How to find Vacant property owner’s contact info

19 Replies

I found this vacant property and found out owner’s name. Did People search and found some phone numbers but tried them all, non of them are available or correct. There current address is the vacant property address.

Do you guys have a better way to find owner’s contact info. The auction date is in 2 weeks.

I looked into a few nearby vacant properties, some unkempt, out of curiosity, tried to look up the owners. In one case, turns out the owner was in a nursing home, out of state. The case got into the papers when scammers somehow got a home equity loan, cashed out over $100K, but never paid it. The bank somehow found the owner, found out he never deeded the house to the scammers who claimed to be his niece and nephew, and wrote off the loan. To this day, I couldn't figure out how you would find someone living in a out of state nursing home.

My mother in law recently passed away, and owned a vacant property when she fell two years ago. When she left the hospital, stayed with us to convalesce, then to her son and daughter in San Francisco. She has phone service, utilities paid via auto pay from an account where her Social Security is deposited. Though she had a phone, she wasn't there for 2 years so no one is answering it. My wife goes there several times a month to clean up and pick up the mail, so sending her a post card is the best way though we throw them away. She never owned or used a computer, and for certain purposes, when a email is required, I had an email set up for her. Getting her phone and email is useless because she's not there to answer to phone, or even know she has an email address. My dad who owned property till his nineties was in the same boat, we set up email addresses for him, but he never owned a computer or even know what his email address is, or even have one.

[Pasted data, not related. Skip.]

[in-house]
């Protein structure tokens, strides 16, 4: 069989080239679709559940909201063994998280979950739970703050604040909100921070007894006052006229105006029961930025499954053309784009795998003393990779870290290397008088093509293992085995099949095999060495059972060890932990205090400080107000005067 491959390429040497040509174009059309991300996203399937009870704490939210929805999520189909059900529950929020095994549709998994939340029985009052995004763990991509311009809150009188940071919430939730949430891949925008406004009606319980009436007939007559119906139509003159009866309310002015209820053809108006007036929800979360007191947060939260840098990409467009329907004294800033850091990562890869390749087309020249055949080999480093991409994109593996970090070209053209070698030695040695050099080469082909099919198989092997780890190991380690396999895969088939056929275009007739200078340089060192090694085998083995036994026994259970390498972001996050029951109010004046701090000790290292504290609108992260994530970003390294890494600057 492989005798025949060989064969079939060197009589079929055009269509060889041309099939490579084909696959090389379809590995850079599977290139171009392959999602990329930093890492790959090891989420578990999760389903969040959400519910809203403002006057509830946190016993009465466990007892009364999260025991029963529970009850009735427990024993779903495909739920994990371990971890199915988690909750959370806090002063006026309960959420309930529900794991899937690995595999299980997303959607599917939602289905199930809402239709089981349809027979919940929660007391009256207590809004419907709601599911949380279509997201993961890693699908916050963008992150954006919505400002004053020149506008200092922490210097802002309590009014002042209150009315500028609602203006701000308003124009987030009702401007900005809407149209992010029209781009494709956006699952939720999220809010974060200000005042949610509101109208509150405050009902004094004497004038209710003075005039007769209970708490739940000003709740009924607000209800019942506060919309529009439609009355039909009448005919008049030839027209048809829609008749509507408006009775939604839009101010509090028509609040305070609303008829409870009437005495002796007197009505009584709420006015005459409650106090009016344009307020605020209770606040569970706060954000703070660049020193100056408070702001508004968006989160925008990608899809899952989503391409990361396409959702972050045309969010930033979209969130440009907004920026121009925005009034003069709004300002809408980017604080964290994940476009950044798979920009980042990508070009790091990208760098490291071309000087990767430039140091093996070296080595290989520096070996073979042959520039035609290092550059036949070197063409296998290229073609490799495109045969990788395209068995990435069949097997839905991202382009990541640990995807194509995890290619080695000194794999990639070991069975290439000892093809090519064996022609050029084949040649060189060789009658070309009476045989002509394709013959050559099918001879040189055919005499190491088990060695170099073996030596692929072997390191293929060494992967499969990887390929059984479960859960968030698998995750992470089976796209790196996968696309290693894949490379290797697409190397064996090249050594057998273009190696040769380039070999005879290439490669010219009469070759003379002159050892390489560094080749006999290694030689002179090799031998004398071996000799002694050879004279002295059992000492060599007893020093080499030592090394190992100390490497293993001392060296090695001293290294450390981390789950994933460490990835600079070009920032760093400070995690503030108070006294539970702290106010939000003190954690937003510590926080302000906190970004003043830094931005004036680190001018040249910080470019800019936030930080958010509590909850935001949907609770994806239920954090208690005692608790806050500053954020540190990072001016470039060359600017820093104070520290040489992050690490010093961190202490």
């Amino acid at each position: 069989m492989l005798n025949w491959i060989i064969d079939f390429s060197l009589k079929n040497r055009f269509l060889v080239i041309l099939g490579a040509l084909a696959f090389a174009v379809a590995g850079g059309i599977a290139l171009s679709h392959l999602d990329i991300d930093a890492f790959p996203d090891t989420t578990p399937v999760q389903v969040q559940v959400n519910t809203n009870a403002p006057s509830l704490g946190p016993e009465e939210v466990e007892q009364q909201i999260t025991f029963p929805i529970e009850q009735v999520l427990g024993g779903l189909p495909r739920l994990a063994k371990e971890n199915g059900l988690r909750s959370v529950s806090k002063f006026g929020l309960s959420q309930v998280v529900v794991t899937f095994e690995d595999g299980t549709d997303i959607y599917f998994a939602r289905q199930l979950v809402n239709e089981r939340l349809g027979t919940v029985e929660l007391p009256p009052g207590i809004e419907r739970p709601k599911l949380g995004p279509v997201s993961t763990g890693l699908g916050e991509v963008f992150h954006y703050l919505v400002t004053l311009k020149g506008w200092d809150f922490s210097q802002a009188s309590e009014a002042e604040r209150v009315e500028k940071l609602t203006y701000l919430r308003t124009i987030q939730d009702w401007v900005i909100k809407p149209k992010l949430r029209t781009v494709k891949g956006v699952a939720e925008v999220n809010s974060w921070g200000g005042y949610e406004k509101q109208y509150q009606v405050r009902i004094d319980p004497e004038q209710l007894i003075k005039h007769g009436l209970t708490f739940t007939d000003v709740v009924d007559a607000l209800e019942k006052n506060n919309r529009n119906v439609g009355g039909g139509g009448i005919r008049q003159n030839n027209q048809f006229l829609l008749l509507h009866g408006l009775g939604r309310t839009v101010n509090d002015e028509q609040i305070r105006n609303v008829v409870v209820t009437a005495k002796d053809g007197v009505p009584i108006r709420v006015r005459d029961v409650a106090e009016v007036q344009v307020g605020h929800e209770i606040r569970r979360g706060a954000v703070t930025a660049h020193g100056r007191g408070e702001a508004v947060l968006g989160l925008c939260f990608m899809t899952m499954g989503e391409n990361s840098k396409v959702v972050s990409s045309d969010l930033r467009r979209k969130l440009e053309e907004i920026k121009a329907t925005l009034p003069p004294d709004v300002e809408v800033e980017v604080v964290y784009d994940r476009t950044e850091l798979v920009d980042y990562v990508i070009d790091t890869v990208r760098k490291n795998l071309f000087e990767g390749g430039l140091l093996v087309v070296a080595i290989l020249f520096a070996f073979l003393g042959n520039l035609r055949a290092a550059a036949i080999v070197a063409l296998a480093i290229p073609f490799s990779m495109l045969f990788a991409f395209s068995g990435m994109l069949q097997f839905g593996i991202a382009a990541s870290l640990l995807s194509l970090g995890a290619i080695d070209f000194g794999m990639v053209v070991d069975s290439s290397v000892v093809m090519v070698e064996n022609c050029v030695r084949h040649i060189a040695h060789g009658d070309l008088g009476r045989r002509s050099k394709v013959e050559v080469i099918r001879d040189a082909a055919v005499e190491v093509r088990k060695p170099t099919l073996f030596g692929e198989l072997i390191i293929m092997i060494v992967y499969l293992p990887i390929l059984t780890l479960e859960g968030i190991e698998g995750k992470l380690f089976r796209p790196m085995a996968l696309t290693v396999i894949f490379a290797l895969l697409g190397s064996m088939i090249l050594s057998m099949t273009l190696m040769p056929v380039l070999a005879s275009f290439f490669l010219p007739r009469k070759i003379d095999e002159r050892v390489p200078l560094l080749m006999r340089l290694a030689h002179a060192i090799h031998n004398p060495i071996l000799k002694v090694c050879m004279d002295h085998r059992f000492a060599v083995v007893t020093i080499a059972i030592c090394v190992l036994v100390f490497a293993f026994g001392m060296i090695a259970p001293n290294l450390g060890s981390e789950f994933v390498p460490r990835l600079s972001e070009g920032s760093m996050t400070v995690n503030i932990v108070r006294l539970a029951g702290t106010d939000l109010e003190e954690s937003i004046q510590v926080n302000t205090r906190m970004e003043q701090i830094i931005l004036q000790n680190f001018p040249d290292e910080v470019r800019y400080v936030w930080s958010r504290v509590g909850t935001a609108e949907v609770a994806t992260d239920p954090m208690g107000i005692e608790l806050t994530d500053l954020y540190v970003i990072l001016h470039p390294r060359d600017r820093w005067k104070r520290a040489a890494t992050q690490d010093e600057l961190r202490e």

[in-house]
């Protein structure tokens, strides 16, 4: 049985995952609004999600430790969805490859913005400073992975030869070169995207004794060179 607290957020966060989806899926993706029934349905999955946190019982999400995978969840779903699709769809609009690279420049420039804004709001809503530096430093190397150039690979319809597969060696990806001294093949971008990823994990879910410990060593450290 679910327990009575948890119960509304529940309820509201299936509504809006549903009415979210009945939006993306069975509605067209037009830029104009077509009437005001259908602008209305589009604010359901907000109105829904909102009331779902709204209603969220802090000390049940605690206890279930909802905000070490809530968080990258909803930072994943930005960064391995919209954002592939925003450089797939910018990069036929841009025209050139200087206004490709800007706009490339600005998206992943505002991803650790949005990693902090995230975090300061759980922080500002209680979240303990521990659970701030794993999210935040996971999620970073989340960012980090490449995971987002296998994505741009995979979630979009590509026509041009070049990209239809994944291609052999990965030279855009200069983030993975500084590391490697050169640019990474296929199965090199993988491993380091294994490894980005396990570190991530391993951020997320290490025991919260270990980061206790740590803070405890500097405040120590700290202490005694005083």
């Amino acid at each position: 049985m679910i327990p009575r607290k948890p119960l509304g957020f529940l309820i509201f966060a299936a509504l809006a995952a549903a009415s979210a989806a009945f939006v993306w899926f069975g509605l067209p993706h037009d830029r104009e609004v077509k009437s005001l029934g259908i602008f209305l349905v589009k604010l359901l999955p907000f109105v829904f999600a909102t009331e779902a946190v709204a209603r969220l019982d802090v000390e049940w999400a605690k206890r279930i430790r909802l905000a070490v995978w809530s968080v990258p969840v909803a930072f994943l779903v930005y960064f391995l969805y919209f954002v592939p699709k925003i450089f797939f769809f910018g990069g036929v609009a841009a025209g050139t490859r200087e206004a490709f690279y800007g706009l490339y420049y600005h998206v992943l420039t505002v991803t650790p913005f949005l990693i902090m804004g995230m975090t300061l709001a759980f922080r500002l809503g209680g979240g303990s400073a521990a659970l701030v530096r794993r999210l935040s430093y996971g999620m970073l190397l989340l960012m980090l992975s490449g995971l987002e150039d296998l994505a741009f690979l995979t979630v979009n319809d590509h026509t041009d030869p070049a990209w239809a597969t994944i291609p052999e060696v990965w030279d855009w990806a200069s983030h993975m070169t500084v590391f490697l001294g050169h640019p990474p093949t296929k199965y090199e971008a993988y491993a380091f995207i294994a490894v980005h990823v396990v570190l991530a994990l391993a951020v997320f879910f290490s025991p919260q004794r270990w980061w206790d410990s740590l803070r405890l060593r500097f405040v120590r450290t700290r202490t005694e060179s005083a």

Having seen it happen, there are cases where people cannot be located, and even if you have a phone number or email address, they have no access to it. I have better luck just going to auctions to pick up these things, where I bought a few.

Originally posted by @Sean Wang :

@Frank Chin If you go to actions, you have to buy with cash, right? But I don’t have that much money

Are you talking about paying ALL CASH? in many cases you don't. But you still have to qualify for mortgages as in a regular purchase.

I bought several properties at auction, including the duplex I live in. I was the winning bidder for a $350K ARV property at $208K, with auction fees of about $12K. The foreclosing bank provided a 90% LTV mortgage, 90% of $208K, or a little over $180K, and my down payment of a little over $21K for the down payment. I separately paid the auction fees. I had a $120K HELOC ready to do REO's and auctions. But I bought my tax returns, W2's to show them when loan officers set up shop at the auction site, so I walked in 9:00AM for the auction, won the bid at 10:30, walked out with the property and a mortgage by 12:00 noon.